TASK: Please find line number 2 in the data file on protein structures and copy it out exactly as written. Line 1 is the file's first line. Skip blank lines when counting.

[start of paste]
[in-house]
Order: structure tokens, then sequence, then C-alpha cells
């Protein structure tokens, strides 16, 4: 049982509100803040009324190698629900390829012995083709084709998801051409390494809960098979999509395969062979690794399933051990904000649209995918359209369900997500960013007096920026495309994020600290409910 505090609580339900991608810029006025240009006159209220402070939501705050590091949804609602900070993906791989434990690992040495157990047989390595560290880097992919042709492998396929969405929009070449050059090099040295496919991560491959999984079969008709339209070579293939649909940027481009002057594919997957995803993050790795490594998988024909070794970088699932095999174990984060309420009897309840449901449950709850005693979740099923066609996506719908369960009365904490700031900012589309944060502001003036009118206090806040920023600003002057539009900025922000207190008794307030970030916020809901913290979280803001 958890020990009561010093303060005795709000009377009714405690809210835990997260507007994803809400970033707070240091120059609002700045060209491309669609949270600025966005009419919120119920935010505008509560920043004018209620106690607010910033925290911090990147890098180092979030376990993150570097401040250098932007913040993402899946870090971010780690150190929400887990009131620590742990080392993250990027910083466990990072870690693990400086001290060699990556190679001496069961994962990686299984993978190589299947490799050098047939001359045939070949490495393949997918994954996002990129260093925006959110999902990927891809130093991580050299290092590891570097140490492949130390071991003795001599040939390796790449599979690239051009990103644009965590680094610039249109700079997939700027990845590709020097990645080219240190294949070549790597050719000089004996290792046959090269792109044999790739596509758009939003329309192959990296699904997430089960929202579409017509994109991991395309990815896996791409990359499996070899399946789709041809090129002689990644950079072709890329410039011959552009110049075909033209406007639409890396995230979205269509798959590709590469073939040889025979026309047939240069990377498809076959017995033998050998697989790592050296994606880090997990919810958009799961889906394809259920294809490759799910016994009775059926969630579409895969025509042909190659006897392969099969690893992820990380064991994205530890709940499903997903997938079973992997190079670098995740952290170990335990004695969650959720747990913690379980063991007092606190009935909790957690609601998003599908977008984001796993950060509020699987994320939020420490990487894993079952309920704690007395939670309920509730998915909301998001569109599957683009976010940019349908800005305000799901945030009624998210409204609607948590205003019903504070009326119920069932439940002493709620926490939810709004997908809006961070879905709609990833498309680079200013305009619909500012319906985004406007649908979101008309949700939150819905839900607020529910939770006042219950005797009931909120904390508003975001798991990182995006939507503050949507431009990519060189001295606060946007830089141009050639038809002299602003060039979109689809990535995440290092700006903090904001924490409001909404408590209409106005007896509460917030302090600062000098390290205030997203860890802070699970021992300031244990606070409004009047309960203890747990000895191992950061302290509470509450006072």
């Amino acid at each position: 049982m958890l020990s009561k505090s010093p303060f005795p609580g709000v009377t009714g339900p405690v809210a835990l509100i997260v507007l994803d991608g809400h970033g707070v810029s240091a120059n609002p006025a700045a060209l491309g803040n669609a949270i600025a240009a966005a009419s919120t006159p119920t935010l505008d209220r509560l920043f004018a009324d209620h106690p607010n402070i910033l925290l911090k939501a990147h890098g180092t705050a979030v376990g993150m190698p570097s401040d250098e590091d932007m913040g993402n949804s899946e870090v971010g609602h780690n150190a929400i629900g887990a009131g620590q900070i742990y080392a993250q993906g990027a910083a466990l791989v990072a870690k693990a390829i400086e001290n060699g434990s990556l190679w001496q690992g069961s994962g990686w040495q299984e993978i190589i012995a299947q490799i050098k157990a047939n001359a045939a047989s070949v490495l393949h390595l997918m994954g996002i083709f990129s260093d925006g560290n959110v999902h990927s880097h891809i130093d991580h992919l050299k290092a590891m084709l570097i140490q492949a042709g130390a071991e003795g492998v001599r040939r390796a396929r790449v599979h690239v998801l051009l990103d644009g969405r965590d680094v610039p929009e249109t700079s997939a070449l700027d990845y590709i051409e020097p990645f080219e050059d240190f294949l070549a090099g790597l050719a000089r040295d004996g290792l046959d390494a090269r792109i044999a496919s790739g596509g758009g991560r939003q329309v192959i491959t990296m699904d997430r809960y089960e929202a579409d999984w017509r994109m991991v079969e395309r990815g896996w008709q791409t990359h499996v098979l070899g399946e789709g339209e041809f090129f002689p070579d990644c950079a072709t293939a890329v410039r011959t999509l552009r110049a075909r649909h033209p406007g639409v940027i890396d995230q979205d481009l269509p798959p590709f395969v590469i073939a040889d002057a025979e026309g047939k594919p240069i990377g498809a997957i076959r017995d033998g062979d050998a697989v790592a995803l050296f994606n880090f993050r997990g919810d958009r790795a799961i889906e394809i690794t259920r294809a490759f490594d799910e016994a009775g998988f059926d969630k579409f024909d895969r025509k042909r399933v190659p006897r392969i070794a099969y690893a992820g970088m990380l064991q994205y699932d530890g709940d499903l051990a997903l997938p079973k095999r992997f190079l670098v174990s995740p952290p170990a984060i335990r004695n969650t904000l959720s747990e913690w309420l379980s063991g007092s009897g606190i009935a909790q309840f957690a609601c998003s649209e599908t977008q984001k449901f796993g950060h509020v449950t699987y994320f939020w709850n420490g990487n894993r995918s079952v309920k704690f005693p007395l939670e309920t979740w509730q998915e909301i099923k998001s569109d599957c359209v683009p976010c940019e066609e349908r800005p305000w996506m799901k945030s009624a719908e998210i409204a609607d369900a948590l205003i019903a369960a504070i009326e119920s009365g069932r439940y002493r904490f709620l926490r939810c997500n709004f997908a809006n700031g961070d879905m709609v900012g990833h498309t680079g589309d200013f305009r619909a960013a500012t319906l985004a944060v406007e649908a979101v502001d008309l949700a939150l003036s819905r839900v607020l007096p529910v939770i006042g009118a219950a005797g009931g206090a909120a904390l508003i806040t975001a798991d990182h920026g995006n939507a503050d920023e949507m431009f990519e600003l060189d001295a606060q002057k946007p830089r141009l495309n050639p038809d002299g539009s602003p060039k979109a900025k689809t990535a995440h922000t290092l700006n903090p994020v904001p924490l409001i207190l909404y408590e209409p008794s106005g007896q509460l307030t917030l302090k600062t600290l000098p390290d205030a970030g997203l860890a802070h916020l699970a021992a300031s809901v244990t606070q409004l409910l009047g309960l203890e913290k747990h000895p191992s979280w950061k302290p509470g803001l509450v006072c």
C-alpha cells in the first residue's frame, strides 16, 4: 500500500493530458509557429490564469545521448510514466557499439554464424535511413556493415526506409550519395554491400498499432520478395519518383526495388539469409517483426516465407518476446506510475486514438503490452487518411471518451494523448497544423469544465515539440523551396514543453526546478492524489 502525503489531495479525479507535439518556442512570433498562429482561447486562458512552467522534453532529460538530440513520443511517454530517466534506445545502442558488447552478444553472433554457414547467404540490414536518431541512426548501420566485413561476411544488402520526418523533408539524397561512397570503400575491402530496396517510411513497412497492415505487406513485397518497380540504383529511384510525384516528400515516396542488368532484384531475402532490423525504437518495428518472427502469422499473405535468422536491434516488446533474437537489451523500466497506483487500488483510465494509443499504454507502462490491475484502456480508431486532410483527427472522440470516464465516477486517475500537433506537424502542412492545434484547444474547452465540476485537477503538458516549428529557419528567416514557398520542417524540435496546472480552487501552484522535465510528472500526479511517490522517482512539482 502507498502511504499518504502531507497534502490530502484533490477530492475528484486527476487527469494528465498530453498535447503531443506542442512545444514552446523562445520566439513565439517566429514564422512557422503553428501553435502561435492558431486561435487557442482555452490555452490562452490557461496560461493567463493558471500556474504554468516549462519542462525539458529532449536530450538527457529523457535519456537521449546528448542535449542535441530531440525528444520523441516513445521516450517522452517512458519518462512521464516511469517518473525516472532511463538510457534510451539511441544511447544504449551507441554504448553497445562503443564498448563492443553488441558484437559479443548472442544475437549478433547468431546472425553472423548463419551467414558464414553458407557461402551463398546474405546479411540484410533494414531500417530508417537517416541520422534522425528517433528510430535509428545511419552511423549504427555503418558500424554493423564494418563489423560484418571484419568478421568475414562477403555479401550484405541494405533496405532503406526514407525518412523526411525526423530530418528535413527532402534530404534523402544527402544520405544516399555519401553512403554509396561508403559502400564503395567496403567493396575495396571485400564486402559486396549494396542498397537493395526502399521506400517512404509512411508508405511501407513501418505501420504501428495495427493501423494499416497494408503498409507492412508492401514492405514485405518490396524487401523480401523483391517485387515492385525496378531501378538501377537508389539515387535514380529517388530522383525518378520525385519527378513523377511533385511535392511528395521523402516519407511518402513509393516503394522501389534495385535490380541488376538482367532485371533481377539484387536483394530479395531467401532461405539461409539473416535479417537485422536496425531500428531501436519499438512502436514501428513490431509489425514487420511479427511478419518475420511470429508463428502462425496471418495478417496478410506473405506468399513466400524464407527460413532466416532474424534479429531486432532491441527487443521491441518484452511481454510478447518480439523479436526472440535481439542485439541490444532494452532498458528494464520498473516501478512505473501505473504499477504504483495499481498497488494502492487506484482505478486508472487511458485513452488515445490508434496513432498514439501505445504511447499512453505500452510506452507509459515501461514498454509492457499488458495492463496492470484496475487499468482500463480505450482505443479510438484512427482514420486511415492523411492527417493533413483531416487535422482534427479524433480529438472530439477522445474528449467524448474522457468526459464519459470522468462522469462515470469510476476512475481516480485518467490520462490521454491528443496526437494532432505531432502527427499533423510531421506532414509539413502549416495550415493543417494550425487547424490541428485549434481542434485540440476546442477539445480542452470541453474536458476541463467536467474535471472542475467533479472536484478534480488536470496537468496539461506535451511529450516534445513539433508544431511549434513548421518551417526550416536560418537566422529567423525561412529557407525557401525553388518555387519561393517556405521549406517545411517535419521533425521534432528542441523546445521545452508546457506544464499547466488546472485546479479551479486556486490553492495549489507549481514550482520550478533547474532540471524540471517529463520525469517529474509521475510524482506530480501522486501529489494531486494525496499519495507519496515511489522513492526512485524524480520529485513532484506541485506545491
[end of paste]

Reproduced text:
Order: structure tokens, then sequence, then C-alpha cells